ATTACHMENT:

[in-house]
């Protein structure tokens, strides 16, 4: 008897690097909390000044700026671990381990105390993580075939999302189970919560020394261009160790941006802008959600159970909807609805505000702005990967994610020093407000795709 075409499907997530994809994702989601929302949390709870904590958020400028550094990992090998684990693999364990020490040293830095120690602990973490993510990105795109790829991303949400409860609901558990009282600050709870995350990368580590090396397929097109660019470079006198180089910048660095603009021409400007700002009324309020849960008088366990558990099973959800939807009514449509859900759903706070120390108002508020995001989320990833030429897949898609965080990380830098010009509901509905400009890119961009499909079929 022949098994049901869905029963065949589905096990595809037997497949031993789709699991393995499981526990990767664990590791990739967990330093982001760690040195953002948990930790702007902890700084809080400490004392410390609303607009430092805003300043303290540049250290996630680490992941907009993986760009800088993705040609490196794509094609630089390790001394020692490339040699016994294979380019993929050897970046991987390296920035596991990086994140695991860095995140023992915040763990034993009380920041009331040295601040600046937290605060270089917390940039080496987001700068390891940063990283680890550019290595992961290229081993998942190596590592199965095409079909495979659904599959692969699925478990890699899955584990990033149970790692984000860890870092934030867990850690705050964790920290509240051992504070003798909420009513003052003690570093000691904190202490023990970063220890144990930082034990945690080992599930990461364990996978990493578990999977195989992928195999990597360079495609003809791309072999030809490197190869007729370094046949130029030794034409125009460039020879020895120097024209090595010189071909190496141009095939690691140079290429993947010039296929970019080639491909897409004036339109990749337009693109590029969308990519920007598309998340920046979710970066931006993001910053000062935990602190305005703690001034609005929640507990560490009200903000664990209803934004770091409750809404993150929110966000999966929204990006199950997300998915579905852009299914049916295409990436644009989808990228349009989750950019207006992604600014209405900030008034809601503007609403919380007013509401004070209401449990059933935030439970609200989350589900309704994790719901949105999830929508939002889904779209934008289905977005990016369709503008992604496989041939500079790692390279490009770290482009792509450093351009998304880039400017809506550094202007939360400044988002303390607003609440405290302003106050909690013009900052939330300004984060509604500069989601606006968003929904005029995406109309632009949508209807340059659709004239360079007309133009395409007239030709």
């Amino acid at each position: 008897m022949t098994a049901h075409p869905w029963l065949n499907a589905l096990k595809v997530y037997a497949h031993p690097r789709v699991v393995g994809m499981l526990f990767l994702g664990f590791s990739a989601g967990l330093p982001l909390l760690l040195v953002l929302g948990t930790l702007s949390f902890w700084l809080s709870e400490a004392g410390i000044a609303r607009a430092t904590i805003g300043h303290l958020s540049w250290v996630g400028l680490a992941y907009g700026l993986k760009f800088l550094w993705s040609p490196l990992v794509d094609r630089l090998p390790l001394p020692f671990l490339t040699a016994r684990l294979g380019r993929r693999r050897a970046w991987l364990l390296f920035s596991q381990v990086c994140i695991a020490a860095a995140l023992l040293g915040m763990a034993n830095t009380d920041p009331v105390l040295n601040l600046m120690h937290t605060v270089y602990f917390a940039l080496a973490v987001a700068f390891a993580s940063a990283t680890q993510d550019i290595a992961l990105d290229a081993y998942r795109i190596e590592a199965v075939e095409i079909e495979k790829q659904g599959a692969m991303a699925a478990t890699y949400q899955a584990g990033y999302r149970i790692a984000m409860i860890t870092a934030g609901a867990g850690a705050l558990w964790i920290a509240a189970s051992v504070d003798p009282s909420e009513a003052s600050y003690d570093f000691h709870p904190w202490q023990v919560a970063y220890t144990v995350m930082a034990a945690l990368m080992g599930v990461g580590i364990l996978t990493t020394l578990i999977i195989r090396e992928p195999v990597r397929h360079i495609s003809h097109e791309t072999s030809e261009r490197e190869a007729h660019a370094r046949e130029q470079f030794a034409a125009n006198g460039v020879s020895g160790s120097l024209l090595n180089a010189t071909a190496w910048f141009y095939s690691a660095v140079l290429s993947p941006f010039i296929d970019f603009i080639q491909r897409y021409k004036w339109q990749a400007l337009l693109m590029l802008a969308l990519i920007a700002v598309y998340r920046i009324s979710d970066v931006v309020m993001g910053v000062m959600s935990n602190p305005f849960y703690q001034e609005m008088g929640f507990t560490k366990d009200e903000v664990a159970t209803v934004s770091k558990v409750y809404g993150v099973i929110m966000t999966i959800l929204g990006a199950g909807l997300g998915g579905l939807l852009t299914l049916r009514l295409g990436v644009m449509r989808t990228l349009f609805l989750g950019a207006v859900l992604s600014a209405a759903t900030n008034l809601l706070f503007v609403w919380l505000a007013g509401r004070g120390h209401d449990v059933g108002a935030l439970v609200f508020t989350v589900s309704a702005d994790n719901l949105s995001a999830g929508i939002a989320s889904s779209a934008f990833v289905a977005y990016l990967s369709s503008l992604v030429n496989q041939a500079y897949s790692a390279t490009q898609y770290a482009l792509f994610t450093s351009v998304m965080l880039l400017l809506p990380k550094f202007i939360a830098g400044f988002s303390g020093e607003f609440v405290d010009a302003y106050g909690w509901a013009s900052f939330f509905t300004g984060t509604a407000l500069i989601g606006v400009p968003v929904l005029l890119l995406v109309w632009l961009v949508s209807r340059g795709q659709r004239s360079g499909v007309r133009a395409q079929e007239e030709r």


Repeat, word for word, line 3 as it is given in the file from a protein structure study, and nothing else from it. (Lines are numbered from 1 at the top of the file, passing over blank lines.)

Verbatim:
């Amino acid at each position: 008897m022949t098994a049901h075409p869905w029963l065949n499907a589905l096990k595809v997530y037997a497949h031993p690097r789709v699991v393995g994809m499981l526990f990767l994702g664990f590791s990739a989601g967990l330093p982001l909390l760690l040195v953002l929302g948990t930790l702007s949390f902890w700084l809080s709870e400490a004392g410390i000044a609303r607009a430092t904590i805003g300043h303290l958020s540049w250290v996630g400028l680490a992941y907009g700026l993986k760009f800088l550094w993705s040609p490196l990992v794509d094609r630089l090998p390790l001394p020692f671990l490339t040699a016994r684990l294979g380019r993929r693999r050897a970046w991987l364990l390296f920035s596991q381990v990086c994140i695991a020490a860095a995140l023992l040293g915040m763990a034993n830095t009380d920041p009331v105390l040295n601040l600046m120690h937290t605060v270089y602990f917390a940039l080496a973490v987001a700068f390891a993580s940063a990283t680890q993510d550019i290595a992961l990105d290229a081993y998942r795109i190596e590592a199965v075939e095409i079909e495979k790829q659904g599959a692969m991303a699925a478990t890699y949400q899955a584990g990033y999302r149970i790692a984000m409860i860890t870092a934030g609901a867990g850690a705050l558990w964790i920290a509240a189970s051992v504070d003798p009282s909420e009513a003052s600050y003690d570093f000691h709870p904190w202490q023990v919560a970063y220890t144990v995350m930082a034990a945690l990368m080992g599930v990461g580590i364990l996978t990493t020394l578990i999977i195989r090396e992928p195999v990597r397929h360079i495609s003809h097109e791309t072999s030809e261009r490197e190869a007729h660019a370094r046949e130029q470079f030794a034409a125009n006198g460039v020879s020895g160790s120097l024209l090595n180089a010189t071909a190496w910048f141009y095939s690691a660095v140079l290429s993947p941006f010039i296929d970019f603009i080639q491909r897409y021409k004036w339109q990749a400007l337009l693109m590029l802008a969308l990519i920007a700002v598309y998340r920046i009324s979710d970066v931006v309020m993001g910053v000062m959600s935990n602190p305005f849960y703690q001034e609005m008088g929640f507990t560490k366990d009200e903000v664990a159970t209803v934004s770091k558990v409750y809404g993150v099973i929110m966000t999966i959800l929204g990006a199950g909807l997300g998915g579905l939807l852009t299914l049916r009514l295409g990436v644009m449509r989808t990228l349009f609805l989750g950019a207006v859900l992604s600014a209405a759903t900030n008034l809601l706070f503007v609403w919380l505000a007013g509401r004070g120390h209401d449990v059933g108002a935030l439970v609200f508020t989350v589900s309704a702005d994790n719901l949105s995001a999830g929508i939002a989320s889904s779209a934008f990833v289905a977005y990016l990967s369709s503008l992604v030429n496989q041939a500079y897949s790692a390279t490009q898609y770290a482009l792509f994610t450093s351009v998304m965080l880039l400017l809506p990380k550094f202007i939360a830098g400044f988002s303390g020093e607003f609440v405290d010009a302003y106050g909690w509901a013009s900052f939330f509905t300004g984060t509604a407000l500069i989601g606006v400009p968003v929904l005029l890119l995406v109309w632009l961009v949508s209807r340059g795709q659709r004239s360079g499909v007309r133009a395409q079929e007239e030709r």